Currently, there are only 120 advisors in Cancun that are certified to operate as consultants and they are all affiliated to the Mexican Association of Real Estate Professionals AMPI (Photo: SIPSE)

The properties have passed into private hands, mainly in destinations with high tourism potential.

“Privatization and dispossession of social property” is what the Mexican Civil Council for Sustainable Forestry has called the situation that has occurred in the region during the last 30 years, mainly in the Mexican Caribbean.

A study by this organization points out that the overwhelming real estate development has displaced the original owners of the properties, whose value today amounts to millions of dollars.

Between 1993 and 2018, a total of 208,469 hectares of common use lands in Quintana Roo were formally parceled for change of ownership.

In the same period, a total of 103,575 hectares were parceled in Yucatan and 43,260 hectares in Campeche.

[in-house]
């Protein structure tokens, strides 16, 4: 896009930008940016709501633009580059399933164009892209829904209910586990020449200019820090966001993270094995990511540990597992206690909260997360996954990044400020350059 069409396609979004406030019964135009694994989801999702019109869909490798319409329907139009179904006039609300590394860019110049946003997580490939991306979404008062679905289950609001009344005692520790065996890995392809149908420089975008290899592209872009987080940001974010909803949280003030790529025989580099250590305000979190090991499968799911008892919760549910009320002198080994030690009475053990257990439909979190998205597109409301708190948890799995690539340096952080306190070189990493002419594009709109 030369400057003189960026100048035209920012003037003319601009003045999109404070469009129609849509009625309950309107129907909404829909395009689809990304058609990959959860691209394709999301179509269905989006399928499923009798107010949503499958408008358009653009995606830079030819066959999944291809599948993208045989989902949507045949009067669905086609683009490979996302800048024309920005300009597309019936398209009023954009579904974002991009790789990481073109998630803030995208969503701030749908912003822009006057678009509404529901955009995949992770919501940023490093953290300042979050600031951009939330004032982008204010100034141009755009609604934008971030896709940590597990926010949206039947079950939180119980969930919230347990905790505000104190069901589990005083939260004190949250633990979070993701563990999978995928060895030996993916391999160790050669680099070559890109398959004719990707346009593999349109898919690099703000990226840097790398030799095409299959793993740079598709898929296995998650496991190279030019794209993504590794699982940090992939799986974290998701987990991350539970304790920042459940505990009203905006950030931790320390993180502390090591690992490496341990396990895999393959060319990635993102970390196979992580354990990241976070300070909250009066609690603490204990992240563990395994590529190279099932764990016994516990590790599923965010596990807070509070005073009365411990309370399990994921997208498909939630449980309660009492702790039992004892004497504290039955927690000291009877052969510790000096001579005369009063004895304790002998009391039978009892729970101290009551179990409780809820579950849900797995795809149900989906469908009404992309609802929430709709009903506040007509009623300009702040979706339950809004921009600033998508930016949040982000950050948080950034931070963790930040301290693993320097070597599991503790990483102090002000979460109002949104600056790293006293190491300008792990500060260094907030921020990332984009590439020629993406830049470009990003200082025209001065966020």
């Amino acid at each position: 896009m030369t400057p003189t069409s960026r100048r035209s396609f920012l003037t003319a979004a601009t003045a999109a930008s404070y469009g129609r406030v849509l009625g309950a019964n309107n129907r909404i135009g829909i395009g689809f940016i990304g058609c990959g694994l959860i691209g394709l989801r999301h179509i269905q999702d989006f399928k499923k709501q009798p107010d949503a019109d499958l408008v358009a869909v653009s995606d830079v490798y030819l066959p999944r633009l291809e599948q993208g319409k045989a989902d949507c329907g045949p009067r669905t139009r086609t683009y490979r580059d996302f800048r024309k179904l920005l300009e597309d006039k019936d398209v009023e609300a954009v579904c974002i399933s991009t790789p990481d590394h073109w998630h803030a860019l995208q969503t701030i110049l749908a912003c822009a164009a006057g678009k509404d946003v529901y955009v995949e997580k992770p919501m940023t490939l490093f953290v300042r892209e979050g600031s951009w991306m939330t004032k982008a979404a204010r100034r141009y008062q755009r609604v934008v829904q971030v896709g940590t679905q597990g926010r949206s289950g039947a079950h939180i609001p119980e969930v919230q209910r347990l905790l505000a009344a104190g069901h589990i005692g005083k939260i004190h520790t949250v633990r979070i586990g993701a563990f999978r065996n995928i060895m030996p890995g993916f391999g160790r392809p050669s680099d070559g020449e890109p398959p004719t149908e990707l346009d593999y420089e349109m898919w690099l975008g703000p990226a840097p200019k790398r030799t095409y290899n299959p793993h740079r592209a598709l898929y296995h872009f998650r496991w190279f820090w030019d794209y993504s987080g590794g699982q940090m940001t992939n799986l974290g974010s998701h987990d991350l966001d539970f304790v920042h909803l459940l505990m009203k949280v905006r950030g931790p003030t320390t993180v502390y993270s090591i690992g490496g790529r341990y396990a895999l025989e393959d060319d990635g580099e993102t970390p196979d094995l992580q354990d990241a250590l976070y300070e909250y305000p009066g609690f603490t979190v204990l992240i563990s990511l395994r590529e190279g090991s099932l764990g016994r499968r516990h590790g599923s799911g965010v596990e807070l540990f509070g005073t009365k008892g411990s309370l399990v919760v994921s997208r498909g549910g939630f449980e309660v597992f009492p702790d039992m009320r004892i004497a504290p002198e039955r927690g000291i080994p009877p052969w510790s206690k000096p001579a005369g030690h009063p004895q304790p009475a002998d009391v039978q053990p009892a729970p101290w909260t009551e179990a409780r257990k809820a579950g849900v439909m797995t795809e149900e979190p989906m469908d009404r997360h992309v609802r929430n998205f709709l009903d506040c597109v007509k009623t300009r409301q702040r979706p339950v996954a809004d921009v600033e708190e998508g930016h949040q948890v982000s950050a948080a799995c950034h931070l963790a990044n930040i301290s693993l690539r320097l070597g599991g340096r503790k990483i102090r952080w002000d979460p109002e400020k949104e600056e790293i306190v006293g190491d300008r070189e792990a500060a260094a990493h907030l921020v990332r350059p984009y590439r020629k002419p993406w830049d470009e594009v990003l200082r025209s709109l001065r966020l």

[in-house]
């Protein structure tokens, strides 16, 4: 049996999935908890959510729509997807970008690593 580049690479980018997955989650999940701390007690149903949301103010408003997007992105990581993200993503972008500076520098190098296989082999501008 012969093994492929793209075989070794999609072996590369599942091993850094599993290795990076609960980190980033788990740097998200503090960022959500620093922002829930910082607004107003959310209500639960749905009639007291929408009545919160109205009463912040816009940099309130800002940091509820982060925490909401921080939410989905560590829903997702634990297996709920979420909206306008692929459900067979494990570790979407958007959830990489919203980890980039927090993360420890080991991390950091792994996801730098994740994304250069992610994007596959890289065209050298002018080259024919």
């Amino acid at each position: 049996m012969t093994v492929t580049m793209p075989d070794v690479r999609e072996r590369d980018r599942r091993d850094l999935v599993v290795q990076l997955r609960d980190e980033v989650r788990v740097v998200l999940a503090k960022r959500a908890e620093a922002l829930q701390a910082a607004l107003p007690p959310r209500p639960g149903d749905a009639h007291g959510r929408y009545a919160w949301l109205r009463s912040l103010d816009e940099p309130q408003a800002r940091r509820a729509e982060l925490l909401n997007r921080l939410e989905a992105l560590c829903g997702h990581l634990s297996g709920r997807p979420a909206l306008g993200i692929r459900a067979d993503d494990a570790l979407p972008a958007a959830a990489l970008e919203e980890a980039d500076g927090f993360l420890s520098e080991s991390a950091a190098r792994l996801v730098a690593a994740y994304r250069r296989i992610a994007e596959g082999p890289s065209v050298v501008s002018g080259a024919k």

The organization relates this phenomenon to “the agrarian mafia,” that is to say, those businessmen who were favored by the government with the sale of land at preferential prices or through land dispossession.

Holbox, according to the study, is one of the best known and most emblematic cases of ejido land privatization; its analysis makes it possible to identify the different actors, instruments, and modalities involved in the process of dispossession promoted by the so-called “agrarian mafia,” due to the land grabbing that took place in the area by businessmen from Monterrey.



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